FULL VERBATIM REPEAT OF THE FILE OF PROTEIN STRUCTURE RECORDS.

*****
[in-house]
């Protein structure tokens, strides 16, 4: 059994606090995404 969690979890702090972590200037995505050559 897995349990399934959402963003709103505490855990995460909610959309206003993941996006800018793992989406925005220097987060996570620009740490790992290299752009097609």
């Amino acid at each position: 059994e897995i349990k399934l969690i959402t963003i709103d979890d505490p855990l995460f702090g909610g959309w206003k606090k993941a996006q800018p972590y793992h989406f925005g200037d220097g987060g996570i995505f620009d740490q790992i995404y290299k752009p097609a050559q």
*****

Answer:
[in-house]
């Protein structure tokens, strides 16, 4: 059994606090995404 969690979890702090972590200037995505050559 897995349990399934959402963003709103505490855990995460909610959309206003993941996006800018793992989406925005220097987060996570620009740490790992290299752009097609």
């Amino acid at each position: 059994e897995i349990k399934l969690i959402t963003i709103d979890d505490p855990l995460f702090g909610g959309w206003k606090k993941a996006q800018p972590y793992h989406f925005g200037d220097g987060g996570i995505f620009d740490q790992i995404y290299k752009p097609a050559q």